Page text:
In the poems which were contributed in the Lyrical Ballads Wordsworth dealt with events of everyday life, by preference in its humblest form. He tried to prove that the commonplace things of life, the simple and insignificant aspects of nature, if treated in the right manner, could be as interesting and absorbing as the grand and imposing aspects of life and nature. To the share of Coleridge fell such subjects as were supernatural, which he was “to inform with that semblance of truth sufficient to procure for those shadows of imagination that willing suspension of disbelief for the moment which constitutes poetic faith.” Wordsworth’s naturalism and Coleridge’s supernaturalism thus became the two important spearheads of the Romantic Movement.
Wordsworth’s naturalism included love for nature as well for man living in simple and natural surroundings. Thus he speaks for the love that is in homes where poor men live, the daily teaching that is in:
Woods and rills;
The silence that is in the starry sky;
The sleep that is among the lonely hills.
Coleridge’s supernaturalism, on the other hand, established the connection between the visible world and the other world which is unseen. He treated the supernatural in his masterly poem, The Ancient Mariner, in such a manner that it looked quite natural.
Associated with Wordsworth and Coleridge in the exploration of the less known aspects of humanity was Southey who makes up with them the trail of the so-called Lake Poets. He devoted himself to the exhibition of “all the more prominent and poetical forms of mythology which have at any time obtained among mankind.” Walter Scott, though he was not intimately associated with the Lake poets, contributed his love for the past which also became one of the important characteristics of the Romantic Revival.
Wordsworth, Coleridge, Southey and Scott belong to the first romantic generation. Though they were in their youth filled with great enthusiasm by the outburst of the French Revolution which held high hope for mankind, they became conservatives and gave up their juvenile ideas when the French Republic converted itself into a military empire resulting in Napoleonic wars against England and other European countries. The revolutionary ardour, therefore, faded away, and these poets instead of championing the cause of the oppressed section of mankind, turned to mysticism, the glory of the past, love of natural phenomena, and the noble simplicity of the peasant race attached to the soil and still sticking to traditional virtues and values. Thus these poets of the first romantic generation were not in conflict with the society of which they were a part. They sang about the feelings and emotions which were shared by a majority of their countrymen.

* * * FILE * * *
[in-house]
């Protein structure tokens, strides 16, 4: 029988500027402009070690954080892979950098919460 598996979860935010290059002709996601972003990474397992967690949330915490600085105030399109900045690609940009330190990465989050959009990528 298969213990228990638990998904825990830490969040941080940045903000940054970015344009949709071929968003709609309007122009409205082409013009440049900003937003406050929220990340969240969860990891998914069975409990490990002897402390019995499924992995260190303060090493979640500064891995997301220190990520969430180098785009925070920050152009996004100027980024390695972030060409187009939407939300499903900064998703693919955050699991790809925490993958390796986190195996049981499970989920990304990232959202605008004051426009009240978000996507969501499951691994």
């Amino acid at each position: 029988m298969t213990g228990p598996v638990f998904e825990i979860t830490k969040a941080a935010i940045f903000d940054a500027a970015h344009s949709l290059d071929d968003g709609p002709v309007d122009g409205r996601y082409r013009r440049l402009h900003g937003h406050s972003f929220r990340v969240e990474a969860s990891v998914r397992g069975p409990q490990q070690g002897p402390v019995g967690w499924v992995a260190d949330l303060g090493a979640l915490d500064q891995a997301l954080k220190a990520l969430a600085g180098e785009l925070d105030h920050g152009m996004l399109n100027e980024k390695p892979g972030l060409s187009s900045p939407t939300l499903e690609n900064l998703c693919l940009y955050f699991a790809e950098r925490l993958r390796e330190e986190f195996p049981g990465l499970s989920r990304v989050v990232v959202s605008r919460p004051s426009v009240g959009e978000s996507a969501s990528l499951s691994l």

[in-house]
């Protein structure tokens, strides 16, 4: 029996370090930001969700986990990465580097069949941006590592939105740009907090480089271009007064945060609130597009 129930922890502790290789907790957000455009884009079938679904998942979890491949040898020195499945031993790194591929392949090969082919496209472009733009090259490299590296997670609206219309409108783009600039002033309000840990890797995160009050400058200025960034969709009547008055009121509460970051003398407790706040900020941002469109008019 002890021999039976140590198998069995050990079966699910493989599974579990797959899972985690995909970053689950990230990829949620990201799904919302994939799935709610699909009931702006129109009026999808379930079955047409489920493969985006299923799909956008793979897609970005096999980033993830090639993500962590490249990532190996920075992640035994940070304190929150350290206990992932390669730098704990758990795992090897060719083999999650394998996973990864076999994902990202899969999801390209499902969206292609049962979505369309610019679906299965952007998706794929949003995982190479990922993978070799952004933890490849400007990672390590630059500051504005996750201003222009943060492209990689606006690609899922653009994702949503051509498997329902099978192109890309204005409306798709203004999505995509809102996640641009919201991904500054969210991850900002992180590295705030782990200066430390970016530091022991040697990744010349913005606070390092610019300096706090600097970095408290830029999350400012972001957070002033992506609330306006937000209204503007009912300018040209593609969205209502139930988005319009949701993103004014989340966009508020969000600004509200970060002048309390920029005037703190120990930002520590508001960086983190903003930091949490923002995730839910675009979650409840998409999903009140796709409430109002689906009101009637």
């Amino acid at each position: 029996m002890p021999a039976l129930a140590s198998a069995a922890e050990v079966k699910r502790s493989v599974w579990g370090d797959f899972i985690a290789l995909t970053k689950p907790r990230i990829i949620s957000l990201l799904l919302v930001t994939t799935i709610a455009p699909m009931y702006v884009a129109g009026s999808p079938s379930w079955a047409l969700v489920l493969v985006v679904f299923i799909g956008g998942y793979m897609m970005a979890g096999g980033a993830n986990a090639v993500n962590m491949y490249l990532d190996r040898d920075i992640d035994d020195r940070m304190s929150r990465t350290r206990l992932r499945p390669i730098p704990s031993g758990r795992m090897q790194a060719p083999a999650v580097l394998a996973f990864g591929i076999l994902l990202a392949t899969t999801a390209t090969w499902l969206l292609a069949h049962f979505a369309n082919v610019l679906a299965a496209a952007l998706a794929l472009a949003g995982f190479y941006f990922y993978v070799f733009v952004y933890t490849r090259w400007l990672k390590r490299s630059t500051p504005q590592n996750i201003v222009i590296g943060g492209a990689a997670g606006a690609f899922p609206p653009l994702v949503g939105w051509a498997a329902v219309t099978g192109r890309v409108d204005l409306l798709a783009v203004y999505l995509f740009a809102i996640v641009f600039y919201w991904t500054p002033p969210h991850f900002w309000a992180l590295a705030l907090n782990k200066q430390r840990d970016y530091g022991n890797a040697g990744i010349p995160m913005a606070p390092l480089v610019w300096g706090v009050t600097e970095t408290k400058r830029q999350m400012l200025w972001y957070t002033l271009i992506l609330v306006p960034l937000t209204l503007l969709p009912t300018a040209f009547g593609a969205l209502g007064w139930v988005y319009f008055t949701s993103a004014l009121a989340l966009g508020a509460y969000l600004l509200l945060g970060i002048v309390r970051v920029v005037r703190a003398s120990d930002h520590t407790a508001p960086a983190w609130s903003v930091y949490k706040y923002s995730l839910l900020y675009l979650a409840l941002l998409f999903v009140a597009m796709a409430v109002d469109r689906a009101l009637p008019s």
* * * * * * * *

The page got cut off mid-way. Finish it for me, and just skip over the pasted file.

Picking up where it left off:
The second generation of Romantic writers—Byron, Shelley, Keats, Leigh Hunt, Hazlitt and others—who came to the forefront after the defeat of Napoleon at Waterloo in 1815, revolted from the reactionary spirit which was prevailing at that time in England against the ideals of the French Revolution. The result was that the second generation came in conflict with the social environment with which their predecessors were in moral harmony. Moreover, the victorious struggle with the French empire had left England impoverished, and the political and social agitations which had subsided on account of foreign danger, again raised their head. The result was that there was a lot of turmoil and perturbation among the rank and file, which was being suppressed by those who were in power. In such an atmosphere the younger romantic generation renewed the revolutionary ardour and attacked the established social order. Thus Romanticism in the second stage became a literature of social conflict. Both Byron and Shelley rebelled against society and had to leave England.
But basically the poets of the two generations of Romanticism shared the same literary beliefs and ideals. They were all innovators in the forms well as in the substance of their poetry. All, except, Byron, turned in disgust from the pseudo-classical models and condemned in theory and practice the “poetical diction” prevalent throughout the eighteenth century. They rebelled against the tyranny of the couplet, which they only used with Elizabethan freedom, without caring for the mechanical way in which it was used by Pope. To it they usually preferred either blank verse or stanzas, or a variety of shorter lyrical measures inspired by popular poetry are truly original.